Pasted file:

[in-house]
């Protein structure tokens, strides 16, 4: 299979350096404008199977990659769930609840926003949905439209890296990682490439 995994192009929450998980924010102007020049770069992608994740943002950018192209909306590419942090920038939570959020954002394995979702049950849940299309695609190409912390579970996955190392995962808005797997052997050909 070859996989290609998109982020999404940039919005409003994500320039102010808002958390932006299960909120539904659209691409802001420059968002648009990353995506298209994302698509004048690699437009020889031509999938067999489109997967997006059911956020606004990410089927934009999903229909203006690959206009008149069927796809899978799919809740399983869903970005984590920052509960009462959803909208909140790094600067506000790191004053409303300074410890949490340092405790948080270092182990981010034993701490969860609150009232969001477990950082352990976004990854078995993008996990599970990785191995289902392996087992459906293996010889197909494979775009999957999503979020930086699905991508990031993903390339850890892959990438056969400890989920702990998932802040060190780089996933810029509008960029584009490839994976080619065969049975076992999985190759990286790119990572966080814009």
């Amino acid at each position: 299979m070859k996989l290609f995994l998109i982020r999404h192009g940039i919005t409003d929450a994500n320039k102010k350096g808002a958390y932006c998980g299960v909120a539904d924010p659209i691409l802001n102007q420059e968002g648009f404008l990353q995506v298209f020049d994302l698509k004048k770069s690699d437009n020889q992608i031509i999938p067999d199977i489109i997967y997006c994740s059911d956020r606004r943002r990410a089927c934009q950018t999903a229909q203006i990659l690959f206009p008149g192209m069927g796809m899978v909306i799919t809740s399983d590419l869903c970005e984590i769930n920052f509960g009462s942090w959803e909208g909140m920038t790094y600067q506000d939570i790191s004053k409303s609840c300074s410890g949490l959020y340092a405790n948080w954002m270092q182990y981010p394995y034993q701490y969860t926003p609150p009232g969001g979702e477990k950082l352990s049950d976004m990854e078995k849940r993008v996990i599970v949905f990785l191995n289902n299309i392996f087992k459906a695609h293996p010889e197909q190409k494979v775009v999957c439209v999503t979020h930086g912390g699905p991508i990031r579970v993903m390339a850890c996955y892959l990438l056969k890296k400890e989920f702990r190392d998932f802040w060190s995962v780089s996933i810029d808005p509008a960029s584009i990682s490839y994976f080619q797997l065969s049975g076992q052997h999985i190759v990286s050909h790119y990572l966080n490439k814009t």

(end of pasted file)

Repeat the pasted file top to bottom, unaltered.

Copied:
[in-house]
């Protein structure tokens, strides 16, 4: 299979350096404008199977990659769930609840926003949905439209890296990682490439 995994192009929450998980924010102007020049770069992608994740943002950018192209909306590419942090920038939570959020954002394995979702049950849940299309695609190409912390579970996955190392995962808005797997052997050909 070859996989290609998109982020999404940039919005409003994500320039102010808002958390932006299960909120539904659209691409802001420059968002648009990353995506298209994302698509004048690699437009020889031509999938067999489109997967997006059911956020606004990410089927934009999903229909203006690959206009008149069927796809899978799919809740399983869903970005984590920052509960009462959803909208909140790094600067506000790191004053409303300074410890949490340092405790948080270092182990981010034993701490969860609150009232969001477990950082352990976004990854078995993008996990599970990785191995289902392996087992459906293996010889197909494979775009999957999503979020930086699905991508990031993903390339850890892959990438056969400890989920702990998932802040060190780089996933810029509008960029584009490839994976080619065969049975076992999985190759990286790119990572966080814009």
């Amino acid at each position: 299979m070859k996989l290609f995994l998109i982020r999404h192009g940039i919005t409003d929450a994500n320039k102010k350096g808002a958390y932006c998980g299960v909120a539904d924010p659209i691409l802001n102007q420059e968002g648009f404008l990353q995506v298209f020049d994302l698509k004048k770069s690699d437009n020889q992608i031509i999938p067999d199977i489109i997967y997006c994740s059911d956020r606004r943002r990410a089927c934009q950018t999903a229909q203006i990659l690959f206009p008149g192209m069927g796809m899978v909306i799919t809740s399983d590419l869903c970005e984590i769930n920052f509960g009462s942090w959803e909208g909140m920038t790094y600067q506000d939570i790191s004053k409303s609840c300074s410890g949490l959020y340092a405790n948080w954002m270092q182990y981010p394995y034993q701490y969860t926003p609150p009232g969001g979702e477990k950082l352990s049950d976004m990854e078995k849940r993008v996990i599970v949905f990785l191995n289902n299309i392996f087992k459906a695609h293996p010889e197909q190409k494979v775009v999957c439209v999503t979020h930086g912390g699905p991508i990031r579970v993903m390339a850890c996955y892959l990438l056969k890296k400890e989920f702990r190392d998932f802040w060190s995962v780089s996933i810029d808005p509008a960029s584009i990682s490839y994976f080619q797997l065969s049975g076992q052997h999985i190759v990286s050909h790119y990572l966080n490439k814009t």